Personality Disorders

What is a personality disorder?

Personalities Disorders or “disorders of the self” are long-term and pervasive. They affect every aspect of your life from your relationships to your moods to even your sense of your own identity.

Someone with a personality disorder or an impaired real self are unable to accomplish the task of finding a “fit” with their environment and are compelled to resort to self-destructive behavior patterns, evidence of a false self, that protects them from feeling “bad” at the cost of a meaningful and fulfilling life. The false self, unable to experiment, induces a lack of self-esteem as the person has to settle for rigid, destructive behavior that avoids life’s challenges but leads to feelings of failure, lost hopes and unfulfilled dreams and despair. These behavior patterns, officially called “personality disorders”, are not only increasingly prevalent among people seeking professional help today but also reflect major psychological themes in American culture at large: fear of abandonment, emphasis on the self to the exclusion of others, difficulties in intimacy and creativity and the assertion of the real self.

One of the more prevalent personality disorders is Borderline Personality Disorder. In BPD, there is a pattern of difficulty in relationships, poor self-image, unstable moods and impulsivity. Often, there is also a possibility of angry outbursts, promiscuity, substance abuse, mood swings and suicidal threats. An intense fear of abandonment is often part of BPD.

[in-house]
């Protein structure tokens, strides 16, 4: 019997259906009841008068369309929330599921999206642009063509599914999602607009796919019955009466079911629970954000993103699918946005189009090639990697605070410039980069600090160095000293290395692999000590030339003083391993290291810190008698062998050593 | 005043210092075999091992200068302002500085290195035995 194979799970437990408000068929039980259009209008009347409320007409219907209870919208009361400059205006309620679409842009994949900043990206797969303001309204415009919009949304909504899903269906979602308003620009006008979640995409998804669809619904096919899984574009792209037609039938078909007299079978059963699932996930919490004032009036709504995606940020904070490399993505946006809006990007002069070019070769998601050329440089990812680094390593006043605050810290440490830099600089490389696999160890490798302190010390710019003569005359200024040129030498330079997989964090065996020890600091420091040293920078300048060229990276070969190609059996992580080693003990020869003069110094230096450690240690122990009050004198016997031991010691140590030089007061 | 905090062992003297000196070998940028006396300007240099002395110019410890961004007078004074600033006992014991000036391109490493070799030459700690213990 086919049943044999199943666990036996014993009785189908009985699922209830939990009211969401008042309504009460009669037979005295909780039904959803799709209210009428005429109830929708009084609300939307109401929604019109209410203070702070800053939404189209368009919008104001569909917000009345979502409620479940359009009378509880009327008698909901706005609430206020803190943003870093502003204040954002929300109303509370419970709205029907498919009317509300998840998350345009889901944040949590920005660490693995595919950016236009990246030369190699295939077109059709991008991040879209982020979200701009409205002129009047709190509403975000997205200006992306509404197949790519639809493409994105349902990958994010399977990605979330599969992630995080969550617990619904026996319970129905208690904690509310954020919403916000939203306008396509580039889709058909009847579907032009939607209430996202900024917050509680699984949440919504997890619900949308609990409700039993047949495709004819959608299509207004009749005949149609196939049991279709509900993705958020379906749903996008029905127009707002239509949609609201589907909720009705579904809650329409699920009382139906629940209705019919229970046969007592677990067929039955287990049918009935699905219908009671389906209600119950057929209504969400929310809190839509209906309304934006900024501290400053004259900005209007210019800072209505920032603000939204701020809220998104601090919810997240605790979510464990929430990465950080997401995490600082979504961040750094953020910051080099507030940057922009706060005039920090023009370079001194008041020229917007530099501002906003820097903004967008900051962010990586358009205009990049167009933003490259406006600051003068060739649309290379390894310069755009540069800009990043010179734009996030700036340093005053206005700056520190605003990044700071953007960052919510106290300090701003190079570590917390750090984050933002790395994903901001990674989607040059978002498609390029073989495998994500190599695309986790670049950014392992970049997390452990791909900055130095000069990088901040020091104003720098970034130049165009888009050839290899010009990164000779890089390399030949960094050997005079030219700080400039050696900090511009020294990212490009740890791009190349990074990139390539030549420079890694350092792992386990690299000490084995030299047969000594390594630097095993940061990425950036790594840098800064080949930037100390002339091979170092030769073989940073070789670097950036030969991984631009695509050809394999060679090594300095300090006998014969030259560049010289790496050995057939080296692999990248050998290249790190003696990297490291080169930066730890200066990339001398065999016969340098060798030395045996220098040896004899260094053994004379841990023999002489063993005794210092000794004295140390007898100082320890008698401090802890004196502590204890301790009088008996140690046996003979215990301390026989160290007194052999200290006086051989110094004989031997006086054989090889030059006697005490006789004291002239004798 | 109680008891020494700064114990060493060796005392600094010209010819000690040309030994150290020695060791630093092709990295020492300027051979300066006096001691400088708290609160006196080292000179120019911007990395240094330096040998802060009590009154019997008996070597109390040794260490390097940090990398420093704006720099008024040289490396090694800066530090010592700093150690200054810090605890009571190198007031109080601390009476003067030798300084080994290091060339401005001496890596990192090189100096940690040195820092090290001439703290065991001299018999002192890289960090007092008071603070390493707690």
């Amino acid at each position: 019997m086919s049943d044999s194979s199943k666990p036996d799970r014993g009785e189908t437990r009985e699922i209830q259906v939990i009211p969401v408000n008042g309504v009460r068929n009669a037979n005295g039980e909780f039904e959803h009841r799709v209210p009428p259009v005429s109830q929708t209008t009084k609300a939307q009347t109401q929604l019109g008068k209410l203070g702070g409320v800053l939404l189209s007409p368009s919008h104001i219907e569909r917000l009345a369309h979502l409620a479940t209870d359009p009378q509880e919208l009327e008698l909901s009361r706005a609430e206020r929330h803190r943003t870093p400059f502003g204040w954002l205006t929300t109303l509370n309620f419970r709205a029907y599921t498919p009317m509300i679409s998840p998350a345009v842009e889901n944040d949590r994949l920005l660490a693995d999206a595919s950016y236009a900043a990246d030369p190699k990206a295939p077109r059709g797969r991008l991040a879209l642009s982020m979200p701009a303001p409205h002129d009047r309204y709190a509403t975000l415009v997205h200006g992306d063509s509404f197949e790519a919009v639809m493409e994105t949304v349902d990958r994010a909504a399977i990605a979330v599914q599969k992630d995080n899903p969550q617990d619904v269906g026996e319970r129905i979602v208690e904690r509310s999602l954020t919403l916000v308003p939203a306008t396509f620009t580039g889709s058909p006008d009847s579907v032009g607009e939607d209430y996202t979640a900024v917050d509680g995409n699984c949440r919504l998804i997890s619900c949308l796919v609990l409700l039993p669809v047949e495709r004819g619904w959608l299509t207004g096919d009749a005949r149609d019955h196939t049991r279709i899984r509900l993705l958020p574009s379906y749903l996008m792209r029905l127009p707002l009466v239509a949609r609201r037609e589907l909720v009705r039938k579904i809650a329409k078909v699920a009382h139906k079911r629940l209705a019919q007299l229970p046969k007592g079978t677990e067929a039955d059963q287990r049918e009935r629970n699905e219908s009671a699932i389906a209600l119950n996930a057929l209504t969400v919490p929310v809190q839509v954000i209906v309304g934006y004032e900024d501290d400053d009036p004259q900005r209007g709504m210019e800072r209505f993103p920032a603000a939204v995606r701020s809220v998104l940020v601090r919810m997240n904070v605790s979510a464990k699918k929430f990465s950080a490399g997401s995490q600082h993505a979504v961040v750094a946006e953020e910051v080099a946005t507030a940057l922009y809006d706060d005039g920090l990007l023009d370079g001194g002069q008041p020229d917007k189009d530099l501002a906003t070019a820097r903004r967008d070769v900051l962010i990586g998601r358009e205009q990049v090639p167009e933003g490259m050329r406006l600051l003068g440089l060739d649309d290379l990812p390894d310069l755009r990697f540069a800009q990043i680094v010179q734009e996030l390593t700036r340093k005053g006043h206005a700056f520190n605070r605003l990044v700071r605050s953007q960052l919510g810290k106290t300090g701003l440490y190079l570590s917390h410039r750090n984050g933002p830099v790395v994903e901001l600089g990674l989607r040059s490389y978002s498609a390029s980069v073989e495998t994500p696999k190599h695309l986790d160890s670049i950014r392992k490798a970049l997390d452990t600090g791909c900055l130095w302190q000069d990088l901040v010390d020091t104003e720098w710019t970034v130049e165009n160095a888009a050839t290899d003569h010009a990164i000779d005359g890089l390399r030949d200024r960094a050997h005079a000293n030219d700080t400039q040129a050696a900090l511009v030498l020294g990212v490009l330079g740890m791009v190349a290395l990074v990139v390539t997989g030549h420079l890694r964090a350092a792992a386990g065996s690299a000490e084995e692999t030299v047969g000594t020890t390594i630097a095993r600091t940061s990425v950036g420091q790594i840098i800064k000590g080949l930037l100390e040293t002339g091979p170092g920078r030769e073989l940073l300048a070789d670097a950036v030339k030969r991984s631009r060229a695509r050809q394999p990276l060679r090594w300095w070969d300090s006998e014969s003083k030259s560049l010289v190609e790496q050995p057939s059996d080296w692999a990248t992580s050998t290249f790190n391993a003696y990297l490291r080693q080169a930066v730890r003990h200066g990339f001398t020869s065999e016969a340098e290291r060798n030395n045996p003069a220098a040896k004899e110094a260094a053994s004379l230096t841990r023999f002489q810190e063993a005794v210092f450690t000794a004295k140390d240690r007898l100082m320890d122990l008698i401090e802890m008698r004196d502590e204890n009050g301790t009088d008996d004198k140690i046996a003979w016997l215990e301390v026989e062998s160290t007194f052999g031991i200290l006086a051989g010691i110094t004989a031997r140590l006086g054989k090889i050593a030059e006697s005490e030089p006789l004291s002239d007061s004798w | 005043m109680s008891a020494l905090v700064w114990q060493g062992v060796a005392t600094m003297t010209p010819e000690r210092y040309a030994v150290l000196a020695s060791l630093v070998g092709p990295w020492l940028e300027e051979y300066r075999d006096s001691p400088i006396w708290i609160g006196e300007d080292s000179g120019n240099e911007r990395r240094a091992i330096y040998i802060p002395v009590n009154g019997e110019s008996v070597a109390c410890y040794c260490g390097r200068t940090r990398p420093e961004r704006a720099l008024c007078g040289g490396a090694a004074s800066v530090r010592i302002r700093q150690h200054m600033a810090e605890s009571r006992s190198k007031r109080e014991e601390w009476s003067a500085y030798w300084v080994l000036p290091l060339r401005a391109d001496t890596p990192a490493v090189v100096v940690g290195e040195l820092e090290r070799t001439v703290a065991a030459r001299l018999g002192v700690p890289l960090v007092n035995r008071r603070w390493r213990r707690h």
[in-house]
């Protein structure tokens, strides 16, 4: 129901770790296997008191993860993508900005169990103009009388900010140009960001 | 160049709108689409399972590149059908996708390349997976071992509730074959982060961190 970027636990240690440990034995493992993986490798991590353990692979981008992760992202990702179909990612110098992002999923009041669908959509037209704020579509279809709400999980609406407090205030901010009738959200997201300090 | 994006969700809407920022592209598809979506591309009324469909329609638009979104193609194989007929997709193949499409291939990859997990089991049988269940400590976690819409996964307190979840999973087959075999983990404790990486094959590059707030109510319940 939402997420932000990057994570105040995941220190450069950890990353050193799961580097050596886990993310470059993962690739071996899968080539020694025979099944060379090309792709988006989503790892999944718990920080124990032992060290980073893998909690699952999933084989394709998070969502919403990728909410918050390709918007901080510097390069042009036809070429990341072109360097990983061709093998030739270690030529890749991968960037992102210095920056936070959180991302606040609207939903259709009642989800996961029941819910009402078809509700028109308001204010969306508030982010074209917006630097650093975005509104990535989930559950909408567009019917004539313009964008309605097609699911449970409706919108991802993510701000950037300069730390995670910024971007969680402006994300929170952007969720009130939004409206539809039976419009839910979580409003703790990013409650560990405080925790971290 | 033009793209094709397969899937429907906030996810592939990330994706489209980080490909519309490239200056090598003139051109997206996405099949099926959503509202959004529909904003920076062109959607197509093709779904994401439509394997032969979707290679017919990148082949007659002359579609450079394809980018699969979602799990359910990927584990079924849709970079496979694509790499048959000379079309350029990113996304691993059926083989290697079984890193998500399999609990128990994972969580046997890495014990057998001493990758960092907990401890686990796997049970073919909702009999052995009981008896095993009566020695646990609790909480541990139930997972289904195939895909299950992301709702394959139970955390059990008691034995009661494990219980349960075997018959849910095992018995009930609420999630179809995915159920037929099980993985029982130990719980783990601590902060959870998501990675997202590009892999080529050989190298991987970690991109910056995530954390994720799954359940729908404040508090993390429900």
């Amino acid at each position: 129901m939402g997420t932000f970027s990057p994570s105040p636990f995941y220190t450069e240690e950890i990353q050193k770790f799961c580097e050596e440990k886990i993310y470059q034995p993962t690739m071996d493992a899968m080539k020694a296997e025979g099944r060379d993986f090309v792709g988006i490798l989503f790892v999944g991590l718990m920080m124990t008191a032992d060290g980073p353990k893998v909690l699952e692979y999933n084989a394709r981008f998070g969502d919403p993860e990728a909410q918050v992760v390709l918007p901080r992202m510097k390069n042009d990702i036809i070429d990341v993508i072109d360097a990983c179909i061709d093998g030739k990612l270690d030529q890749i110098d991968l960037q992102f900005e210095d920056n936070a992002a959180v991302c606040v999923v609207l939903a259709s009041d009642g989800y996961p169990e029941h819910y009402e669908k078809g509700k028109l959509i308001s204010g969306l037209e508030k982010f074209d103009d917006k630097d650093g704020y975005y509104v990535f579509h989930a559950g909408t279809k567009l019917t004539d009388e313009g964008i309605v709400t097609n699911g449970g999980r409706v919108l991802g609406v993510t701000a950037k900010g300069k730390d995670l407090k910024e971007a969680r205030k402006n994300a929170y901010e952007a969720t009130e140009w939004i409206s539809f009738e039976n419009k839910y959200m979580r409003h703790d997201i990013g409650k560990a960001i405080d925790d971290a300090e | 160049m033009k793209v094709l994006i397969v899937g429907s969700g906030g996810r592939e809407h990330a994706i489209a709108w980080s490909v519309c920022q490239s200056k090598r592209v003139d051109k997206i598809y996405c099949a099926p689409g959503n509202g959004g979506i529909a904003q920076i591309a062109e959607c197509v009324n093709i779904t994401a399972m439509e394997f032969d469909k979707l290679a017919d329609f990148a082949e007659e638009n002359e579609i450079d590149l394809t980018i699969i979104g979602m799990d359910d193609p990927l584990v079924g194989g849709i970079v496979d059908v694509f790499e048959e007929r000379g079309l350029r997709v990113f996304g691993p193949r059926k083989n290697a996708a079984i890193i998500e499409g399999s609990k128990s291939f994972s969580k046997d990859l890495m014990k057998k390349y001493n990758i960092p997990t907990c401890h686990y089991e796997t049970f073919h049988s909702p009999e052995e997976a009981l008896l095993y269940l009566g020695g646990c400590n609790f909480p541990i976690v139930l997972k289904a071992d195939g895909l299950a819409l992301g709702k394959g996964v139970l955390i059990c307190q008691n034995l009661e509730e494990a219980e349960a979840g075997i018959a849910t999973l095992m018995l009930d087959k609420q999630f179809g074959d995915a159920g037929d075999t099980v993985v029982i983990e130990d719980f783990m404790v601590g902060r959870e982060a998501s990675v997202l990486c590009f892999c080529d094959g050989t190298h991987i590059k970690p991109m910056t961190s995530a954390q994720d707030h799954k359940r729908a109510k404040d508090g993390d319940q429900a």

Another prevalent personality disorder, Narcissistic Personality Disorder, is when people exaggerate their own worth, are preoccupied with themselves and have no empathy. They often have difficulty with relationships and jobs, cannot take criticism, are envious of others, crave compliments and use others for their own means.

The good news is that these disorders can be treated in some and significantly improved in others. The psychological struggles that dominate and constrict the lives of some people and to a lesser degree confront us all, have their origins in unresolved developmental hurdles. When these hurdles are successfully overcome and worked through, we can achieve a healthy real self and can live and share our lives with others in a healthy, meaningful and fulfilling way.


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Mark Blough, Psy.D


Kathy Blough, Psy.S  
Psychotherapist & Holistic Health Counselor


Address:2350 Washtenaw
Suite 8
Ann Arbor, MI 48104